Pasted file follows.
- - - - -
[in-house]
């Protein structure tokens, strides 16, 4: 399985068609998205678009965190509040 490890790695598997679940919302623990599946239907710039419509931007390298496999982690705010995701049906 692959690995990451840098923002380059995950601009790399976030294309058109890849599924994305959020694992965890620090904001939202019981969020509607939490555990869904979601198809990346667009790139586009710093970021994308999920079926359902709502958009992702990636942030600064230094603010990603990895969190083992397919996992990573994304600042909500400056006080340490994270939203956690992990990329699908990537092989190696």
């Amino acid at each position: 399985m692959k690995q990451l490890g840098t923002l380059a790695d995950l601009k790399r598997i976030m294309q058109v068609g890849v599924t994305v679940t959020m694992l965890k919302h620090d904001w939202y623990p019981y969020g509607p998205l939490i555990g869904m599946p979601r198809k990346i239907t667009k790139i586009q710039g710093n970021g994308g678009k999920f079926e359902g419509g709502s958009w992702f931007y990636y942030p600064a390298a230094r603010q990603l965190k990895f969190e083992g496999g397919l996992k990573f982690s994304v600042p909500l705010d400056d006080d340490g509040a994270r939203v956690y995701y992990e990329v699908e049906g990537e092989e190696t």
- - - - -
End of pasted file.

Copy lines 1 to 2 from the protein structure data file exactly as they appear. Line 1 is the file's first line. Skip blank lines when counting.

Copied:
[in-house]
């Protein structure tokens, strides 16, 4: 399985068609998205678009965190509040 490890790695598997679940919302623990599946239907710039419509931007390298496999982690705010995701049906 692959690995990451840098923002380059995950601009790399976030294309058109890849599924994305959020694992965890620090904001939202019981969020509607939490555990869904979601198809990346667009790139586009710093970021994308999920079926359902709502958009992702990636942030600064230094603010990603990895969190083992397919996992990573994304600042909500400056006080340490994270939203956690992990990329699908990537092989190696």